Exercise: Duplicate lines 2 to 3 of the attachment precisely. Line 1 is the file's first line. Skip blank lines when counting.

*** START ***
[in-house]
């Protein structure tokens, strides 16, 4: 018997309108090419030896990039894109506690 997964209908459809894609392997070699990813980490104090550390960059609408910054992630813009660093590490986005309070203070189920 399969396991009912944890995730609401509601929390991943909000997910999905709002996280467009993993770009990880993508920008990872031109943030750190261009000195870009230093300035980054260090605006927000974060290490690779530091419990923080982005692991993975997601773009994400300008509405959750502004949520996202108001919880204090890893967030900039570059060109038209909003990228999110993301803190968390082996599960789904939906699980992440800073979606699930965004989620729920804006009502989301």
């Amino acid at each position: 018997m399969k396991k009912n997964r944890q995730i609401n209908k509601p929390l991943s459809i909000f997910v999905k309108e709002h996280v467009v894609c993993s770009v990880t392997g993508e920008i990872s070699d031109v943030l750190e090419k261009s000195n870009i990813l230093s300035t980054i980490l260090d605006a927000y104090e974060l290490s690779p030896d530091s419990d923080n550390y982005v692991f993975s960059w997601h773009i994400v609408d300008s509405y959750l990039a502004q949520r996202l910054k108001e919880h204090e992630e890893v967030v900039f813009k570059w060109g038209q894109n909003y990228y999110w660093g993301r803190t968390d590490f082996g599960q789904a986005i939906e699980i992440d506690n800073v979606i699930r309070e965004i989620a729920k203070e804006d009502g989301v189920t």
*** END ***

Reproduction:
């Protein structure tokens, strides 16, 4: 018997309108090419030896990039894109506690 997964209908459809894609392997070699990813980490104090550390960059609408910054992630813009660093590490986005309070203070189920 399969396991009912944890995730609401509601929390991943909000997910999905709002996280467009993993770009990880993508920008990872031109943030750190261009000195870009230093300035980054260090605006927000974060290490690779530091419990923080982005692991993975997601773009994400300008509405959750502004949520996202108001919880204090890893967030900039570059060109038209909003990228999110993301803190968390082996599960789904939906699980992440800073979606699930965004989620729920804006009502989301």
């Amino acid at each position: 018997m399969k396991k009912n997964r944890q995730i609401n209908k509601p929390l991943s459809i909000f997910v999905k309108e709002h996280v467009v894609c993993s770009v990880t392997g993508e920008i990872s070699d031109v943030l750190e090419k261009s000195n870009i990813l230093s300035t980054i980490l260090d605006a927000y104090e974060l290490s690779p030896d530091s419990d923080n550390y982005v692991f993975s960059w997601h773009i994400v609408d300008s509405y959750l990039a502004q949520r996202l910054k108001e919880h204090e992630e890893v967030v900039f813009k570059w060109g038209q894109n909003y990228y999110w660093g993301r803190t968390d590490f082996g599960q789904a986005i939906e699980i992440d506690n800073v979606i699930r309070e965004i989620a729920k203070e804006d009502g989301v189920t």